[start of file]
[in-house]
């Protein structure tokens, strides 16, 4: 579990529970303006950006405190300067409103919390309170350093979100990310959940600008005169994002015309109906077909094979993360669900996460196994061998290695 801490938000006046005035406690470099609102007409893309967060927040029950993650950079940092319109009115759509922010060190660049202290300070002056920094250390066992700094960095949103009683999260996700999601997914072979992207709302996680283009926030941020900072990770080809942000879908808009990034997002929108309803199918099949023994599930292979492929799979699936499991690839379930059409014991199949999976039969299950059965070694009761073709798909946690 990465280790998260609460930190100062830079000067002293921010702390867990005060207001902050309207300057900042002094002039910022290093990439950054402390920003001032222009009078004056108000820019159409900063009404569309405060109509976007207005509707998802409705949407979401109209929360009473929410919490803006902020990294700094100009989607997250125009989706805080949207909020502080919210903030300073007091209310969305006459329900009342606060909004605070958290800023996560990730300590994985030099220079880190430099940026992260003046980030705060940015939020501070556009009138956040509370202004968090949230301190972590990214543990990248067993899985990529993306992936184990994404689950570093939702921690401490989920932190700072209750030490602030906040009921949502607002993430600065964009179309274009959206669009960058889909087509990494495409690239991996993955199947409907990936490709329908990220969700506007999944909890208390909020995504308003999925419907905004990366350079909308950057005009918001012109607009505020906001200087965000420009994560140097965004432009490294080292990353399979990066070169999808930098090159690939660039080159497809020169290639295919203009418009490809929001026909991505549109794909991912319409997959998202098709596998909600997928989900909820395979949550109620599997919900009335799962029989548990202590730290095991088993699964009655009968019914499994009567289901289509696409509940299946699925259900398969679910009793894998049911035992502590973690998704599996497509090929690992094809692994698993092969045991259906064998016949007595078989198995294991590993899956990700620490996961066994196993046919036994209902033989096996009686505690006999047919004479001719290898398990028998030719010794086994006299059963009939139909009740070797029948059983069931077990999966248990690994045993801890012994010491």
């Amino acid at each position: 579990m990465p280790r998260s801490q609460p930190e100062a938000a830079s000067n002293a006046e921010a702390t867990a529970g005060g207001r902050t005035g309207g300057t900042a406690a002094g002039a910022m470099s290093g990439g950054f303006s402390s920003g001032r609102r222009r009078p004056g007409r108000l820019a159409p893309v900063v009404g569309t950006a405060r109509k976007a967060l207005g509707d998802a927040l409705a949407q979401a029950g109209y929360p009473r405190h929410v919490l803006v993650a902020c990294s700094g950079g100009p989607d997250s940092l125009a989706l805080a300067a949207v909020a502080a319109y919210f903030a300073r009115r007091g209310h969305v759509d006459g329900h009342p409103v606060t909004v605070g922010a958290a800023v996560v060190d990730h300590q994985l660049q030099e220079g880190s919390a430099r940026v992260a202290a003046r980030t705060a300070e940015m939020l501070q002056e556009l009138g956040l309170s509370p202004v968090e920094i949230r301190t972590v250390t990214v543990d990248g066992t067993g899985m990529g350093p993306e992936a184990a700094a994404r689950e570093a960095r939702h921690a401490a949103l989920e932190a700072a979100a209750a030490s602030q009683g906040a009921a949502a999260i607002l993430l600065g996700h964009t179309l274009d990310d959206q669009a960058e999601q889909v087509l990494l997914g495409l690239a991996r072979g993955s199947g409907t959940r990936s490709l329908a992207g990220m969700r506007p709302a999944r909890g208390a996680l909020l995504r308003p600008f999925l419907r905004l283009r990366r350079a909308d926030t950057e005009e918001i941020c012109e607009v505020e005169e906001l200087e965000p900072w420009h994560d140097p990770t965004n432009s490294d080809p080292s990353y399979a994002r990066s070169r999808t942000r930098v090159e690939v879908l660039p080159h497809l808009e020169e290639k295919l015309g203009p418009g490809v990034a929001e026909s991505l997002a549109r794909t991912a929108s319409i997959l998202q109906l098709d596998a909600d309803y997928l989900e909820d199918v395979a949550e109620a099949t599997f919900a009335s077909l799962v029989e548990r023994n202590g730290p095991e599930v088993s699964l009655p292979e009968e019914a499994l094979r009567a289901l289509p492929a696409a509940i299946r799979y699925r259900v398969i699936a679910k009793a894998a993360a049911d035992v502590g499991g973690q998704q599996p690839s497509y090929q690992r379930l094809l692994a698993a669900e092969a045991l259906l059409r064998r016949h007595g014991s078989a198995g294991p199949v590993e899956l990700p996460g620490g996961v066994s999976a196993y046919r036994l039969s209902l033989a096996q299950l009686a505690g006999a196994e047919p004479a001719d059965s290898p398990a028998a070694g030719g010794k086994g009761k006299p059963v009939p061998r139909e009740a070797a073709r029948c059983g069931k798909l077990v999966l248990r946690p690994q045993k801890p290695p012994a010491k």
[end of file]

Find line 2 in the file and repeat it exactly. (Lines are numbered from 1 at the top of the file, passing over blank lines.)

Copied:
């Protein structure tokens, strides 16, 4: 579990529970303006950006405190300067409103919390309170350093979100990310959940600008005169994002015309109906077909094979993360669900996460196994061998290695 801490938000006046005035406690470099609102007409893309967060927040029950993650950079940092319109009115759509922010060190660049202290300070002056920094250390066992700094960095949103009683999260996700999601997914072979992207709302996680283009926030941020900072990770080809942000879908808009990034997002929108309803199918099949023994599930292979492929799979699936499991690839379930059409014991199949999976039969299950059965070694009761073709798909946690 990465280790998260609460930190100062830079000067002293921010702390867990005060207001902050309207300057900042002094002039910022290093990439950054402390920003001032222009009078004056108000820019159409900063009404569309405060109509976007207005509707998802409705949407979401109209929360009473929410919490803006902020990294700094100009989607997250125009989706805080949207909020502080919210903030300073007091209310969305006459329900009342606060909004605070958290800023996560990730300590994985030099220079880190430099940026992260003046980030705060940015939020501070556009009138956040509370202004968090949230301190972590990214543990990248067993899985990529993306992936184990994404689950570093939702921690401490989920932190700072209750030490602030906040009921949502607002993430600065964009179309274009959206669009960058889909087509990494495409690239991996993955199947409907990936490709329908990220969700506007999944909890208390909020995504308003999925419907905004990366350079909308950057005009918001012109607009505020906001200087965000420009994560140097965004432009490294080292990353399979990066070169999808930098090159690939660039080159497809020169290639295919203009418009490809929001026909991505549109794909991912319409997959998202098709596998909600997928989900909820395979949550109620599997919900009335799962029989548990202590730290095991088993699964009655009968019914499994009567289901289509696409509940299946699925259900398969679910009793894998049911035992502590973690998704599996497509090929690992094809692994698993092969045991259906064998016949007595078989198995294991590993899956990700620490996961066994196993046919036994209902033989096996009686505690006999047919004479001719290898398990028998030719010794086994006299059963009939139909009740070797029948059983069931077990999966248990690994045993801890012994010491």